Last year, the promotional material for a new TV show about autism, then titled ‘How autistic are you?’ resulted in me writing what has become my most viewed blog post, ‘A little bit autistic?’, where I challenged some of the myths encapsulated in the flyers being shared across social media. I was not alone in questioning the premise of the proposed programme, but all I did was rant a bit. Others were more proactive, and thanks to the input and hard work of a bunch of young autistic adults, and now titled ‘Are you autistic?’, the show aired last night.
It was so much better than I expected.
Georgia and Sam, presenting, totally outshone (and, in my opinion, should have usurped) Anna Richardson’s role as ‘neurotypical guide. The young people involved were fabulous in their honesty and humour. I loved the use of speed-dating to demonstrate how autistic women use social masking. What was particularly interesting for me was that I could see the masking but the neurotypical people, who were actually there, could not (highlighting the double empathy problem perhaps).
Georgia and Sam successfully challenged many myths about autism, including the dreadful ‘everyone is a little bit autistic’ and described and showed how the autistic spectrum is not a continuum, but is more like a complex constellation (see featured image above). Seeing Jo and JP get their diagnoses, and their happiness at knowing they’re autistic, was a wonderful contrast to the frequent portrayal of autism as a tragedy (see my last blog for more on diagnosis).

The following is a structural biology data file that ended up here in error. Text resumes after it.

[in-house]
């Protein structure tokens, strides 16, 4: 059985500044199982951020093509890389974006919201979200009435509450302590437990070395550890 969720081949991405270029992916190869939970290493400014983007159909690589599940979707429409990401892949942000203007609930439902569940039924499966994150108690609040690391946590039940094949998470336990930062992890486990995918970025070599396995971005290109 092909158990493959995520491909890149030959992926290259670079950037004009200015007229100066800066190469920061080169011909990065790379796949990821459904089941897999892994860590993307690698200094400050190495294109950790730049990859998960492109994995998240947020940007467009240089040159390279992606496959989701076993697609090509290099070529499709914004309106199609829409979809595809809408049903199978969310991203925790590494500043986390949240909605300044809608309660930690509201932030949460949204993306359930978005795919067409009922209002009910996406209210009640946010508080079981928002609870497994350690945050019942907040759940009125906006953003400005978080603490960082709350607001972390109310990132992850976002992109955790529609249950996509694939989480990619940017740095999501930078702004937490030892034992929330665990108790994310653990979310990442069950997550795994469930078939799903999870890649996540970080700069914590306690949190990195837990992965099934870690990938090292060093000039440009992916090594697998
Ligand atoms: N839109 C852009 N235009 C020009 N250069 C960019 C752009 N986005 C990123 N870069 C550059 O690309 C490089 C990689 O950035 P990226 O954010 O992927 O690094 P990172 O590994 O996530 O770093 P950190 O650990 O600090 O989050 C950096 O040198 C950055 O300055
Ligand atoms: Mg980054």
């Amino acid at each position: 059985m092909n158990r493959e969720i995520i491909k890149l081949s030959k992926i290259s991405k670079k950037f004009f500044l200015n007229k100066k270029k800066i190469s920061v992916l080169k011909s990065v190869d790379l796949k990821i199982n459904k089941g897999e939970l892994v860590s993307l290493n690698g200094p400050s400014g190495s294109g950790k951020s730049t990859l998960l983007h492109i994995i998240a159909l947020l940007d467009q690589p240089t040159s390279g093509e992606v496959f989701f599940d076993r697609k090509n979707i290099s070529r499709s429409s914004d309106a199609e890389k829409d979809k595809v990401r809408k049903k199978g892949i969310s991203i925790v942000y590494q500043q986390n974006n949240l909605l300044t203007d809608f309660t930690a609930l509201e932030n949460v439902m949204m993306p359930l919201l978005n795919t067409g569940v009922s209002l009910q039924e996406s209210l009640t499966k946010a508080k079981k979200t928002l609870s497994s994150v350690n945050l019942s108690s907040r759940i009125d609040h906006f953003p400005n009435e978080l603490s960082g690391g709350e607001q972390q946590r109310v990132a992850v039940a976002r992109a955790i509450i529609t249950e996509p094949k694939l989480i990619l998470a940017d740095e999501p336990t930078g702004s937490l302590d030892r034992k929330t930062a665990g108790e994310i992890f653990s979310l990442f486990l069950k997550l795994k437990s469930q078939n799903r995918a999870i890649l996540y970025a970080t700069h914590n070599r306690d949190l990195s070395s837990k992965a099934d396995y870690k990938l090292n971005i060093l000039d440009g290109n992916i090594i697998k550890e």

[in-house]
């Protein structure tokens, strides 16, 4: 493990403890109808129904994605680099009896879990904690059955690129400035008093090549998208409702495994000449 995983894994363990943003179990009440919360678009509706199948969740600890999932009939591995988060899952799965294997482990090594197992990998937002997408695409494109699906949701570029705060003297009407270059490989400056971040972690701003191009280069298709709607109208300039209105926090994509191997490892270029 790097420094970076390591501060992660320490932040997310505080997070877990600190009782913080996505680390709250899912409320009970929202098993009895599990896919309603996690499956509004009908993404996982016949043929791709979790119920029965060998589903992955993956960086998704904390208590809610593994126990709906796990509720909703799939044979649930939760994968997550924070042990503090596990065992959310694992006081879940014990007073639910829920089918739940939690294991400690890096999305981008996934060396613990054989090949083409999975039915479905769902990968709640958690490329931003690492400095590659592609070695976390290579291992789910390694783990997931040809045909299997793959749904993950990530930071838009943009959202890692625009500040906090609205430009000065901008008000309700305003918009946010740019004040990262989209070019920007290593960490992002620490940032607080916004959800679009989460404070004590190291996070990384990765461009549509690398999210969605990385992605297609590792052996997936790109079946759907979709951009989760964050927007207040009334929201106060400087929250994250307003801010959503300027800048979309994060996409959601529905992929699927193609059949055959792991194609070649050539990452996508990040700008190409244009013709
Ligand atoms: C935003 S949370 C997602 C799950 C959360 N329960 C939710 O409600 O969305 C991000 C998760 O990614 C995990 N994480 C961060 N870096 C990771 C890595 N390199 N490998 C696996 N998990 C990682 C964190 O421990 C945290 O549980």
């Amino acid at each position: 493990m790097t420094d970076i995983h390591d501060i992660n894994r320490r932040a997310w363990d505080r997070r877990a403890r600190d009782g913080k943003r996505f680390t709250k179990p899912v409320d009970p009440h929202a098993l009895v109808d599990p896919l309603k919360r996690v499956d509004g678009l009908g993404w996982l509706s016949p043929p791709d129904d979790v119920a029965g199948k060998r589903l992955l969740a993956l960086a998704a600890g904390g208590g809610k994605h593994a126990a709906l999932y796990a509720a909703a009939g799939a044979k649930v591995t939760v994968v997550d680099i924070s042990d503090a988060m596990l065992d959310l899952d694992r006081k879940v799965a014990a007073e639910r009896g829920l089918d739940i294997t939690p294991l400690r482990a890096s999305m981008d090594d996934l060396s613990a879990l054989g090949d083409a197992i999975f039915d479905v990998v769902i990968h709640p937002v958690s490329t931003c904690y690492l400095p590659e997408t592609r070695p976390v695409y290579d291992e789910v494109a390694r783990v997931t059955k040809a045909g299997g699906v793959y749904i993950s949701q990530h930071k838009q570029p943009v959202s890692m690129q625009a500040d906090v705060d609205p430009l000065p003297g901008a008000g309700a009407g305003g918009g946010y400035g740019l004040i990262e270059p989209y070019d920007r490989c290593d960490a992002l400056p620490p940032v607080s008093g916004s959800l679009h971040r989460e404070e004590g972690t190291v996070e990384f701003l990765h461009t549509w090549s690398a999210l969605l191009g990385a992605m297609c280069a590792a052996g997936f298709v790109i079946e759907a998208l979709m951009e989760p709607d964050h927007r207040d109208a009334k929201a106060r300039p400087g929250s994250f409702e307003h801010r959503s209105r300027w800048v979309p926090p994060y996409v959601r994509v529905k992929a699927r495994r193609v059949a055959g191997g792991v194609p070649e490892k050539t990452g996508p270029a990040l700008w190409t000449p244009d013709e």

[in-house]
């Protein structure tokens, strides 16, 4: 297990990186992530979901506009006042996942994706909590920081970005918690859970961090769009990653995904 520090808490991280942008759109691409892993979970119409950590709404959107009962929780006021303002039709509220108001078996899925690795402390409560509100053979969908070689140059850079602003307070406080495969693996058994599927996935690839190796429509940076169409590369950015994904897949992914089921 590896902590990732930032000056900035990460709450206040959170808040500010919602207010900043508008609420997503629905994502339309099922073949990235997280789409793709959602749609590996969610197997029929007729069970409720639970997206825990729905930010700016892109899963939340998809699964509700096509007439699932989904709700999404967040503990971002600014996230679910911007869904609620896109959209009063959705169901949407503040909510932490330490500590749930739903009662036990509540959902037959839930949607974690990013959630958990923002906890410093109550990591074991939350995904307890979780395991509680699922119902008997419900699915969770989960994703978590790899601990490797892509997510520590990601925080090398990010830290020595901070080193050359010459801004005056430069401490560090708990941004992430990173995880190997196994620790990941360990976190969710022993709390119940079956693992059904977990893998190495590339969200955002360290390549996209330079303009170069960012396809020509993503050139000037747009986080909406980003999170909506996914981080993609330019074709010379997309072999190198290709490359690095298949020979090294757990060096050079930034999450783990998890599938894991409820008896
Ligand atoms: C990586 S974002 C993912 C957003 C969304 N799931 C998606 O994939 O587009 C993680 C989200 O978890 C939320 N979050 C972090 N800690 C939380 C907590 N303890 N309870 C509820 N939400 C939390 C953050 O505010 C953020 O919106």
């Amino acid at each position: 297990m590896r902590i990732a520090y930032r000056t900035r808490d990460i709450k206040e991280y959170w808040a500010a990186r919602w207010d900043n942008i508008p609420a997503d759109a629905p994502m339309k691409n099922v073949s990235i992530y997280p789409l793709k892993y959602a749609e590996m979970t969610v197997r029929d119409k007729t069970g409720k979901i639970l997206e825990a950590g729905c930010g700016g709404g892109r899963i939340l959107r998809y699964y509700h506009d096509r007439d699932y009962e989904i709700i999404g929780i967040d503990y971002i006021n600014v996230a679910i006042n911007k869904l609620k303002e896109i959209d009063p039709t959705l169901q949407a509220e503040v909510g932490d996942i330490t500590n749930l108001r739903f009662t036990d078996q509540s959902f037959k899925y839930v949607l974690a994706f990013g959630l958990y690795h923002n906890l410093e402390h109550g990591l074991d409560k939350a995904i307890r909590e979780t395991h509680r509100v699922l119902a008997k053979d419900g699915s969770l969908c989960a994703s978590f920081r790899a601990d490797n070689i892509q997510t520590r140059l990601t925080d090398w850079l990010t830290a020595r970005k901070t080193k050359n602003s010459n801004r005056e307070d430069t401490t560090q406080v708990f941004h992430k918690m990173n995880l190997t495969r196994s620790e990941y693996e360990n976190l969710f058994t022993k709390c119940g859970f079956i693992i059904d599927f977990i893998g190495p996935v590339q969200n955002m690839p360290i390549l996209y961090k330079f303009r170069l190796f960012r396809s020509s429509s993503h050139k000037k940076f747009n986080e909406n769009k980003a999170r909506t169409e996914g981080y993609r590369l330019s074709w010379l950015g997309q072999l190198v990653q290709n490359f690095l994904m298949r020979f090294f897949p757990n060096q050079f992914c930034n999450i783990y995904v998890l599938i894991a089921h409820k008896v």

What wasn’t so good?
The robot freaked me out, and I didn’t like the scattered references to ‘living with autism’, and whilst it was great to see so many autistic women in one place (which is always a delight as I described here), some older autistics would have helped represent the lifespan. Apart from the inclusion of JP’s son the overall representation of autistic people was quite narrow, and I’d really rather the ‘cost’ of autism wasn’t compared to the ‘cost’ of cancer.
I was disappointed than none of the academics/clinicians involved were autistic, and would urge non-autistics involved in autism research and diagnosis to share their platforms and boost their autistic peers. I was somewhat amused at Simon Baron-Cohen’s surprise that so many autistic women might still not be diagnosed, and I suggest he gets out of his academic ivory tower a bit more and engages with the autistic population he’s built a career on.
But, overall, it was a bright, positive, occasionally challenging, introduction to what autism can be for some people. We need more representation and it was a start.
It doesn’t quite beat my favourite autism documentary so far, Rosie King’s wonderful ‘My autism and me’, but it comes close.
Bravo Georgia and Sam, and all the other autistic participants. You did good.